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Justify wins Kentucky Derby in convincing fashion

The first time trainer Bob Baffert saw Justify work, he knew he had something special. He let his mind drift to a comparison he never thought he would make. Could this be the next American Pharoah?

Saturday, over a sloppy track still taking on water, Justify took the first step toward the Triple Crown with a dominating performance to win the 144th running of the Kentucky Derby at Churchill Downs.

“I didn’t want to say it,” Baffert said to the comparison to American Pharoah, the Triple Crown winner in 2015 . “I didn’t want to jinx myself but I knew I had something really special. He had to prove it [Saturday and he did.]”

The winning margin over second-place Good Magic was 2 ½ lengths but it could have easily been more. Justify did the one thing he needed to do, get out of the gate cleanly. He then set up on the outside of Promises Fulfilled, sometimes drawing even, and sometimes drifting a head back, until entering the far turn in the 1 ¼-mile race.

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That’s when he surged ahead, face still clean from never having mud splashed his way.

The wet crowd of 157,813 yelled and screamed as Good Magic made a run, and then Audible did likewise, but it was to no avail.

This was the first time since 1945 that the race was run in the rain and few watching seemed to mind.

The race started with the first quarter-mile in 22.24 seconds, very fast.

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“I looked under my arms a couple of times and the rest of them were right behind me,” said jockey Mike Smith, who won his second Kentucky Derby. “I figured if I was going fast, they were going fast with me.”

Also, near the front was Bolt d’Oro, Justify’s rival in the Santa Anita Derby. He hung around near the front until entering the stretch when he faded badly to 12th place.

“Justify went out faster than us and he kept going,” said Mick Ruis, Bolt d’Oro’s owner and trainer.

“Look what that horse did to this field. …That horse has a legit chance to go all the way.”

The field was considered one of the best in more than a decade.

“This is the toughest bunch that I’ve ever been involved in,” said Baffert, who won his fifth Kentucky Derby, second only to Ben Jones’ six. “There’s some really good horses in there. That last 100 yards, that last one-eighth, I knew he was going to win, I was just in awe of the performance. That’s the best Kentucky Derby winning performance I’ve brought up here. He just put himself up there with the greats.”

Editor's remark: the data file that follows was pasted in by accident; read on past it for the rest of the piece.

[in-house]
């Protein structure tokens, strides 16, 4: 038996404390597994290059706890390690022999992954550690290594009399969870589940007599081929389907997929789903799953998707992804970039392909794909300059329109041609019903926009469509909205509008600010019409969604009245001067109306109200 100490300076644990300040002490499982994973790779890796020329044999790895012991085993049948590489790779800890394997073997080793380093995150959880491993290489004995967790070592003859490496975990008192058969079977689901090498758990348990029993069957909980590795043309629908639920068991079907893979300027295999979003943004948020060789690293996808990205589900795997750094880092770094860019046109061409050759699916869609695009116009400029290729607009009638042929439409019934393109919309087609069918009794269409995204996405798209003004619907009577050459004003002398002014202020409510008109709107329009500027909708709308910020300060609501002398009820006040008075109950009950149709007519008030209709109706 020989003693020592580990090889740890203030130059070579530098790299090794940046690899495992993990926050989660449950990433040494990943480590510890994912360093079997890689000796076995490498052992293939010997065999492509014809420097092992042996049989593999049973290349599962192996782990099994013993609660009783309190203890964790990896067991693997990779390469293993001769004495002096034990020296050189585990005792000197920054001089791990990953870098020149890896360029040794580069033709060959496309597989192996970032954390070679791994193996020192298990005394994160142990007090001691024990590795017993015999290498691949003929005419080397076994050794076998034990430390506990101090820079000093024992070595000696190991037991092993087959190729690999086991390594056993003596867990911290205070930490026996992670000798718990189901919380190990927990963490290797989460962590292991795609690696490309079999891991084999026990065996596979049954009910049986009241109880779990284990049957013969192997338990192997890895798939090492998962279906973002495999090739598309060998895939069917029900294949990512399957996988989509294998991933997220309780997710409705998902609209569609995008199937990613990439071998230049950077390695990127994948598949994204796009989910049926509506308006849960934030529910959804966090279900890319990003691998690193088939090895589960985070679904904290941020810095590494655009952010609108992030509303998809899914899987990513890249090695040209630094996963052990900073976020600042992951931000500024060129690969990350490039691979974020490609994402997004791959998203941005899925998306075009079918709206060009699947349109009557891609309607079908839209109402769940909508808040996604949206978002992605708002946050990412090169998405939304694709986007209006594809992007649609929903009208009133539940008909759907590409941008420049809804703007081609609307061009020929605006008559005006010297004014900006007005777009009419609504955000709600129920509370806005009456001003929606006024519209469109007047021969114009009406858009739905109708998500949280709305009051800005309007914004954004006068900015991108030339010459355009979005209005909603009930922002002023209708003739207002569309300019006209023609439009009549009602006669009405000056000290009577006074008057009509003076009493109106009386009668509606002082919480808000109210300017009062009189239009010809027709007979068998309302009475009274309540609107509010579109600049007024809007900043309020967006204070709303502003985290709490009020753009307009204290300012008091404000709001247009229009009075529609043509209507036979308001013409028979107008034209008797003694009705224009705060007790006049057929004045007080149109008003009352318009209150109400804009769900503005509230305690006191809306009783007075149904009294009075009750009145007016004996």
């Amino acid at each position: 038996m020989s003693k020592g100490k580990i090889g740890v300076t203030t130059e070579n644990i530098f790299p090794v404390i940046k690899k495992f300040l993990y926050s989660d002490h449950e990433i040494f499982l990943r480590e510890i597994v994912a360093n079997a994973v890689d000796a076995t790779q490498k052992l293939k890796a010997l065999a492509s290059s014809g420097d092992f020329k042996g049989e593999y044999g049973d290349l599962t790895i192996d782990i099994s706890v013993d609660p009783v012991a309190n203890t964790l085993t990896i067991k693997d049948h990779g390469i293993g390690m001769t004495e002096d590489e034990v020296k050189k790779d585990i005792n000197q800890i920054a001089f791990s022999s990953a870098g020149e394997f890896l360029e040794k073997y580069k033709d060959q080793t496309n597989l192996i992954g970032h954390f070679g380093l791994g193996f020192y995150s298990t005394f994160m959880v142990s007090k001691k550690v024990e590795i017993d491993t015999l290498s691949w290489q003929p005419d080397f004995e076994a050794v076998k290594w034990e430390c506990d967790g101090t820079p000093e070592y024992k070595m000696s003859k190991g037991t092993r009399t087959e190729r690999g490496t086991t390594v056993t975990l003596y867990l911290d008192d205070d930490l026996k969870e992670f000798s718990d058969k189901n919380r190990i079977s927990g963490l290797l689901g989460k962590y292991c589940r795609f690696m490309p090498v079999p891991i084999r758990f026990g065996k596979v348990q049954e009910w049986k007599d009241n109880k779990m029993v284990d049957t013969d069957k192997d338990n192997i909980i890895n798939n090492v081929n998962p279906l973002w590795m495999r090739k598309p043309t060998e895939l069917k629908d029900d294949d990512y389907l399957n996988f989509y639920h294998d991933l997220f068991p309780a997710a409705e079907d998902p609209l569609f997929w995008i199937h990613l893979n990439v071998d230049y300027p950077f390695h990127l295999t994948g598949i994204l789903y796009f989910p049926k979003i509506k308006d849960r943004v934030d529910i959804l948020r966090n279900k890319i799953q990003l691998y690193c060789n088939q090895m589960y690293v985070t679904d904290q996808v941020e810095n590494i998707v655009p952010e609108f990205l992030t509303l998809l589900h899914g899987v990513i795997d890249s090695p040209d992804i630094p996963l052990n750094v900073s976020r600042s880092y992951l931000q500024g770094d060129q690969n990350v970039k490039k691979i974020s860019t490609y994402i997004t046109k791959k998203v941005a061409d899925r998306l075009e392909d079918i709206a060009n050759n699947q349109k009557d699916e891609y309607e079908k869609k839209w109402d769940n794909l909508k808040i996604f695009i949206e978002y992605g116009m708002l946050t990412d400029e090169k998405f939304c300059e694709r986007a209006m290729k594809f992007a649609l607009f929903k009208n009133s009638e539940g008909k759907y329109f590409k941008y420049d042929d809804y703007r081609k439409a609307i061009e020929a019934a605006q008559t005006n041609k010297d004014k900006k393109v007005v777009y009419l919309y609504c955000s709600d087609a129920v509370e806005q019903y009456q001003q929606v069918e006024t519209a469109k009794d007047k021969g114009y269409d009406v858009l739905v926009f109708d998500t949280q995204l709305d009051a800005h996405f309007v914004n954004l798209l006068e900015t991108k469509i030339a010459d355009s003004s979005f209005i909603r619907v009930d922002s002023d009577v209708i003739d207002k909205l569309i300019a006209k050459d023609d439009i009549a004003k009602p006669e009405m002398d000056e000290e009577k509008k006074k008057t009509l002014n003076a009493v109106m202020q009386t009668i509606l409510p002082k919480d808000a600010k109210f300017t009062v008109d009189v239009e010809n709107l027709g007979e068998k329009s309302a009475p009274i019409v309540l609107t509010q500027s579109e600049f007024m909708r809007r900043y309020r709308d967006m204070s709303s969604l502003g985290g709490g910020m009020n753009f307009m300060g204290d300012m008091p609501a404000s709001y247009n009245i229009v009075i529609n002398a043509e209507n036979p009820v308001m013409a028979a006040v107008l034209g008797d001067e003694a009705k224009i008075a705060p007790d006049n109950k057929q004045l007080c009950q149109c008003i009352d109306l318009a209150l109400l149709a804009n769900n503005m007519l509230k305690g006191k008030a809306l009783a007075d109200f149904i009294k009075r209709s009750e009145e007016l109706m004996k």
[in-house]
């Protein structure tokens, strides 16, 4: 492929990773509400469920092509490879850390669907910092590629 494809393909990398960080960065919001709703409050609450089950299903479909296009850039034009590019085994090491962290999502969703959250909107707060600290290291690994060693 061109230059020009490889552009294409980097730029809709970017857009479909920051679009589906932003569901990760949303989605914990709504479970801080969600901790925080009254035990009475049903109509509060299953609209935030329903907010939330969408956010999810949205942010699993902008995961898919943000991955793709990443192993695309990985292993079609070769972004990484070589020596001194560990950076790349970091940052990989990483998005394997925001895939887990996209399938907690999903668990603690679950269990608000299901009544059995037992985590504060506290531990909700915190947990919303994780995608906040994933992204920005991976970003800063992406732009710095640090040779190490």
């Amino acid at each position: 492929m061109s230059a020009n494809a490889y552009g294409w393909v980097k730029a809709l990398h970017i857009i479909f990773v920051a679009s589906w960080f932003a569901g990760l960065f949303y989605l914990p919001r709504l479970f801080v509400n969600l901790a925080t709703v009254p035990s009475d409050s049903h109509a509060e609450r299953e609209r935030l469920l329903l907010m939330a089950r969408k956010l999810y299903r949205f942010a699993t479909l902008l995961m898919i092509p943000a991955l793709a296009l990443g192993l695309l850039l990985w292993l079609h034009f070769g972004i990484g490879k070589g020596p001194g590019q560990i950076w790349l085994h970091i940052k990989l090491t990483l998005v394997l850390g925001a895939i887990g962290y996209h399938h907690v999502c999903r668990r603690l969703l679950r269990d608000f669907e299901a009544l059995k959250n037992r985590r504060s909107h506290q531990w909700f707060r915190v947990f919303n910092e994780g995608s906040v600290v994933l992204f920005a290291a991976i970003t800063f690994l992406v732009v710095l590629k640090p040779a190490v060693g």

Justify’s win also put an end to the Curse of Apollo. No horse that was unraced as a 2-year-old had won the Kentucky Derby since Apollo did it in 1882. Saturday’s race was only Justify’s fourth lifetime, all this year.

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“The curse thing, I wasn’t worried about,” Baffert said. “I just wanted to make sure we did everything right. My whole team, everyone was in sync and focused. … When we get a good horse, we know what to do.”

There were many horses that were expected to challenge Justify for the win.

Mendelssohn, who won the UAE Derby in Dubai by 18 ½ lengths, was third favorite and finished last in the 20-horse field.

My Boy Jack, the most explosive closer and second favorite, was 16th with a quarter mile to go and rallied to finish fifth.

Magnum Moon, undefeated in four starts, finished 19th.

Todd Pletcher, in addition to Audible (third) and Magnum Moon (19th), had starters Vino Rosso (ninth) and Noble Indy (17th). He won last year with Always Dreaming.

Perhaps the biggest surprise in the race was Instilled Regard, Santa Anita-based and trained by Jerry Hollendorfer. He was the longest shot on the board at 85-1 but finished fourth.

Going off as the 5-2 favorite, Justify paid $7.80, $6.00 and $4.40 in a win-place-show pool in excess of $62 million.

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Justify will be headed to Baltimore for the Preakness in two weeks, the second leg of the Triple Crown. How many will want to go against him in such a short turnaround is unclear. Especially if they can wait five weeks to run in the Belmont Stakes, the final leg.

Ruis has already ruled Bolt d’Oro out of the Preakness.

Justify has a large ownership group of the China Horse Club, in only its third year of racing in the U.S., WinStar Farm, Starlight Racing and Head of Plains Partners. It made for a crowded dais after the race, but all eyes were on Baffert.

While the trainer wasn’t concerned about the Apollo Curse, he had this nagging feeling about his wife Jill’s dress.

“I didn’t tell my wife,” Baffert said. “But she brought out this beautiful green dress today. Green is actually bad luck in horse racing. I’ve been told never wear green. … When she pulled it out, I said ‘All right, we’re going to see how good this horse is.’”

He got his answer. And it was a positive one.

sports@latimes.com


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